Metal's inner nature allows limits to be overcome and challenges to be made, primarily to the material itself, to shape and mix completely different volumes, thicknesses and gauges. Thus, lightness and heaviness combine in perfect harmony. Metal tables, side and console tables created by top design brands – such as Desalto, De Castelli and Mdf Italia – are based on a graceful play of contrasts. This is made possible thanks to the refined technical expertise, design know-how and artisan excellence used in the metal cutting, welding, crowning and bending processes.
“A solid that has been partially deconstructed and carved out”. This is the concept behind Guglielmo Poletti’s Void collection for Desalto. A series of console and side tables made of metal, a material that allows the exploration of the relationship between the architectural concepts of mass and emptiness. Thanks to a subtle, delightful work of “subtraction”, Poletti has created a piece characterised by linear profiles and extreme purity of volumes, which also has a strong visual impact.
MM8 stands for 8 millimetres. Guglielmo Poletti’s table conceived for Desalto defies the limits of matter and exploits the physical properties of aluminium to achieve a perfect balance of lightness and stability. The two cylinders – containing two weights which increase the rigidity of the structure – support the top which is only 8 mm thick. This creates a charming contrast between the impressive volumes of the base and the thinness of the surface.
Elisa Ossino’s table created for De Castelli is a real metal sculpture made of only three elements: a rectangular top and two semi-cylinders that serve as the base. Thanks to the combination of functionality, technique and aesthetical beauty, Plateaux of Mirror evokes an essential minimalism creating a perfect harmony between pure lines and monolithic volumes.
De Castelli, who has designed the Botero side table, considers it the result of an “oxymoronic aesthetic”, as it originated from the contrast between thinness and thickness. The five slender legs support an imposing surface and keep it in balance. A concrete evidence of De Castelli’s technical expertise who “finds in this sculptural object the quintessence of complexity and formal sophistication".
Two side tables, Sunrise & Sunset, stand out like two large suns, one for the sunrise and one for the sunset. Their materials, copper and brass, make the similarity even more striking, as they accentuate light and warmth. The shades, fading from a luminous centre towards more gradually oxidised tones, are the result of a completely hand-crafted finish. A Delabré iron base in the shape of a truncated cone contrasts with the top. Design by Artefatto for De Castelli.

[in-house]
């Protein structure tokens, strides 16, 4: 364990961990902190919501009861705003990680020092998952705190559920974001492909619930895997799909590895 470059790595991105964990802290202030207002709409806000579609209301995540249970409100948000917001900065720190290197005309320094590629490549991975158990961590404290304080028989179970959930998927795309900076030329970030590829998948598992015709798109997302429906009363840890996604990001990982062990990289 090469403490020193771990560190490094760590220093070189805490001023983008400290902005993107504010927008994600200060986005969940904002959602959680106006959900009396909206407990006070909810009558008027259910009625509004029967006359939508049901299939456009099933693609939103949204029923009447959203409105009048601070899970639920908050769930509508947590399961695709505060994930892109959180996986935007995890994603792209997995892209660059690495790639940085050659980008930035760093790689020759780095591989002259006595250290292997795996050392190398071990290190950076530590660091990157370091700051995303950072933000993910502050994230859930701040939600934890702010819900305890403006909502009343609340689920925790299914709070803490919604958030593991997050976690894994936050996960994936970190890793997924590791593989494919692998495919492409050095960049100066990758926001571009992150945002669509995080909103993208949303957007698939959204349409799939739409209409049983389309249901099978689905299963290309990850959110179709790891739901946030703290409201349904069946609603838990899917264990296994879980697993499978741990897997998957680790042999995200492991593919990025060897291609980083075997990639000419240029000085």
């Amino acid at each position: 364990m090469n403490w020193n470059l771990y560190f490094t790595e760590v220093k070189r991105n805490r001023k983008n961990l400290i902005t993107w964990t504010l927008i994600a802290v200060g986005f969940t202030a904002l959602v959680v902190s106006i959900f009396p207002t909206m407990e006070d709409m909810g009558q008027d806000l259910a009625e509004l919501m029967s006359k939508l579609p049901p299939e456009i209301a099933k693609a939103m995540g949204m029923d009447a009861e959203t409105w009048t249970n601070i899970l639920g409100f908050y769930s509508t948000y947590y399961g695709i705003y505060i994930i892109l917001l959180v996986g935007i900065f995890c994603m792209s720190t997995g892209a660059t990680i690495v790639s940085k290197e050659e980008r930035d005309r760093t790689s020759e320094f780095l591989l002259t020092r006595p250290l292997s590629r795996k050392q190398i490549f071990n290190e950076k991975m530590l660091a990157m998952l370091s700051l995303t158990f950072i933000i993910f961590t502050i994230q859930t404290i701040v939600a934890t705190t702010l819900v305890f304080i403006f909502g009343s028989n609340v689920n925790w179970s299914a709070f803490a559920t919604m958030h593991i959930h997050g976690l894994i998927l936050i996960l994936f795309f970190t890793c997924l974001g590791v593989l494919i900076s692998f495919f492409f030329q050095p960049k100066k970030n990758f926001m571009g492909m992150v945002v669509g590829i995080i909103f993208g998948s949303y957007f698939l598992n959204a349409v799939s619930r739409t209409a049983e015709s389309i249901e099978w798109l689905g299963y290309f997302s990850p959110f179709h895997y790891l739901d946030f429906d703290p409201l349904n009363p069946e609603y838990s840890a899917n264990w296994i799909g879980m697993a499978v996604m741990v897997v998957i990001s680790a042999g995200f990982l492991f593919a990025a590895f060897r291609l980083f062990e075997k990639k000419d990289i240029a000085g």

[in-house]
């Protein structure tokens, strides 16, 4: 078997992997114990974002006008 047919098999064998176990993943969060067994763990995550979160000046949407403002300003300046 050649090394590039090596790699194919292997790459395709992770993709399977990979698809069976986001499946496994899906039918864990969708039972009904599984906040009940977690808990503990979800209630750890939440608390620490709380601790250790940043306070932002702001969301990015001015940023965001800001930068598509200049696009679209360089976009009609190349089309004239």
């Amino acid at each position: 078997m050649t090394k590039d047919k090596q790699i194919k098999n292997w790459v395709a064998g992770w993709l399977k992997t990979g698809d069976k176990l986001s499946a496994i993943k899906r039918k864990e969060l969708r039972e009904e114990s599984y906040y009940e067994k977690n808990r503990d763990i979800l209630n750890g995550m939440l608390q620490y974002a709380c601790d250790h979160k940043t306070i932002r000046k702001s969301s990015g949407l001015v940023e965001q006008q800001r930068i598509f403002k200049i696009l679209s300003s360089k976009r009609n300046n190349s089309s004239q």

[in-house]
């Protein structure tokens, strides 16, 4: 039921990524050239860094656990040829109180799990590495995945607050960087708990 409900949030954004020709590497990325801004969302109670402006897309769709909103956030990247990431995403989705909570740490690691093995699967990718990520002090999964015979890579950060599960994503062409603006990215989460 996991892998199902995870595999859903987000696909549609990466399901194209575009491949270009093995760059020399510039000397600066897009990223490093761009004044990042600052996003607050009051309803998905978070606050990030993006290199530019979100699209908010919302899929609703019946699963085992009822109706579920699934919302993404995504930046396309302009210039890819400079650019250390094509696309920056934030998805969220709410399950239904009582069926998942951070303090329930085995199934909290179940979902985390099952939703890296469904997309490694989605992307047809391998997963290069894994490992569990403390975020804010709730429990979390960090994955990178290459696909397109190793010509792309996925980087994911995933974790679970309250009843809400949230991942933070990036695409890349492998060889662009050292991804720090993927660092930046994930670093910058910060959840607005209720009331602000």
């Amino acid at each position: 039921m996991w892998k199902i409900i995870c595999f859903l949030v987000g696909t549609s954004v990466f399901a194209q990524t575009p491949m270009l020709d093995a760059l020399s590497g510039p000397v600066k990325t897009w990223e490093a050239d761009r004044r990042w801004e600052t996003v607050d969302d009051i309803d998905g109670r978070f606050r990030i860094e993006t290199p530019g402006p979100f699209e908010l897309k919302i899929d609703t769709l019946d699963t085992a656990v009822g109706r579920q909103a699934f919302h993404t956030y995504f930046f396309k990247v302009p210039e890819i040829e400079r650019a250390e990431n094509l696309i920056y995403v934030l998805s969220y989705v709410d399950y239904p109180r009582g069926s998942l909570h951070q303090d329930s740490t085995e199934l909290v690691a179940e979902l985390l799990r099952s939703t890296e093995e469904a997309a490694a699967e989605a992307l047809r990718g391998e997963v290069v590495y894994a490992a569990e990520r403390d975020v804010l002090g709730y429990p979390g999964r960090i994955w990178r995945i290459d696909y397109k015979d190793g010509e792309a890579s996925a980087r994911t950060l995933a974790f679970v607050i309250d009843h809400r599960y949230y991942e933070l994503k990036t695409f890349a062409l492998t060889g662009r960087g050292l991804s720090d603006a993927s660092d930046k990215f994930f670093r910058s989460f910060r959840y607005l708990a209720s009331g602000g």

"This collection is the ultimate expression of the exchange between indoor and outdoor". These are the words of José A. Gandia and Blasco Canales about the GBmodular collection, designed for Gandiablasco and based on a structure made of anodised aluminium. The dining table is the emblem of simplicity, clean lines and functionality, perfect to create a charming, evocative atmosphere in both indoor and outdoor environments.
La Grande Table, realised by Xavier Lust for Mdf Italia, is made of a single curved and painted aluminium sheet. Its slender and extremely thin shape responds to the Belgian designer's desire to create objects with innovative and original volumes. The aim is, once again, to overcome the limits of the material: a structure more than 4 metres long supports a layer of only 6 millimetres thick.
Gon, designed by Gabriele and Oscar Buratti for Paola Lenti, is a dining table created in turned steel, with two cylindric legs supporting the top, characterised by rounded corners on the long sides of the rectangle. Gon has a great scenic impact, thanks to the contrast between the volumes of the base and the thinness of the surface, and the juxtaposition between curved lines and squared geometrical shapes.
Gold Arch is one of Pietro Franceschini's materpieces. A console table made of brass or golden steel, in which the repetition of the archs and layers, on a smaller scale, makes reference to more imposing archictectural buildings, such as bridges and arcades. The subtle technique and the complexity of the manufacturing highlight its preciousness and timeless elegance.
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